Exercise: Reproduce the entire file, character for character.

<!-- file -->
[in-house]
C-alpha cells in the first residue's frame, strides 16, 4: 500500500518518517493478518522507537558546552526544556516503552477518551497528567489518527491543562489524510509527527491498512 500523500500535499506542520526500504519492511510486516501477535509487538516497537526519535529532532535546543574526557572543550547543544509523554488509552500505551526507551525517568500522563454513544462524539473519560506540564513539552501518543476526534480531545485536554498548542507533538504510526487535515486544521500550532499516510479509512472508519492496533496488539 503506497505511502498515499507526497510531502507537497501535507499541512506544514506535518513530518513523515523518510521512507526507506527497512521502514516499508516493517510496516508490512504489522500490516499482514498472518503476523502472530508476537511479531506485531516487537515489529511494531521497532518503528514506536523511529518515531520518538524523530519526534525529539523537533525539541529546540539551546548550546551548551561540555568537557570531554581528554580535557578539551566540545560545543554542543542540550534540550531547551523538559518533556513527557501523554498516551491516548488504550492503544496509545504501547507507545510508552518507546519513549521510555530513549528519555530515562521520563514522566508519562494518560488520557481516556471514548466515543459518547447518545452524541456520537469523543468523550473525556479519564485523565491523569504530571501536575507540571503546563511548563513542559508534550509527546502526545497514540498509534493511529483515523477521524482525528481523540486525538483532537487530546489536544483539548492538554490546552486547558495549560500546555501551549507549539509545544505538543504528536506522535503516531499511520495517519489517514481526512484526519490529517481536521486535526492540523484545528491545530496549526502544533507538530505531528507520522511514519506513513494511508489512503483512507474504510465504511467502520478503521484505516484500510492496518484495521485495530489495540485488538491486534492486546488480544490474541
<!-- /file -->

[in-house]
C-alpha cells in the first residue's frame, strides 16, 4: 500500500518518517493478518522507537558546552526544556516503552477518551497528567489518527491543562489524510509527527491498512 500523500500535499506542520526500504519492511510486516501477535509487538516497537526519535529532532535546543574526557572543550547543544509523554488509552500505551526507551525517568500522563454513544462524539473519560506540564513539552501518543476526534480531545485536554498548542507533538504510526487535515486544521500550532499516510479509512472508519492496533496488539 503506497505511502498515499507526497510531502507537497501535507499541512506544514506535518513530518513523515523518510521512507526507506527497512521502514516499508516493517510496516508490512504489522500490516499482514498472518503476523502472530508476537511479531506485531516487537515489529511494531521497532518503528514506536523511529518515531520518538524523530519526534525529539523537533525539541529546540539551546548550546551548551561540555568537557570531554581528554580535557578539551566540545560545543554542543542540550534540550531547551523538559518533556513527557501523554498516551491516548488504550492503544496509545504501547507507545510508552518507546519513549521510555530513549528519555530515562521520563514522566508519562494518560488520557481516556471514548466515543459518547447518545452524541456520537469523543468523550473525556479519564485523565491523569504530571501536575507540571503546563511548563513542559508534550509527546502526545497514540498509534493511529483515523477521524482525528481523540486525538483532537487530546489536544483539548492538554490546552486547558495549560500546555501551549507549539509545544505538543504528536506522535503516531499511520495517519489517514481526512484526519490529517481536521486535526492540523484545528491545530496549526502544533507538530505531528507520522511514519506513513494511508489512503483512507474504510465504511467502520478503521484505516484500510492496518484495521485495530489495540485488538491486534492486546488480544490474541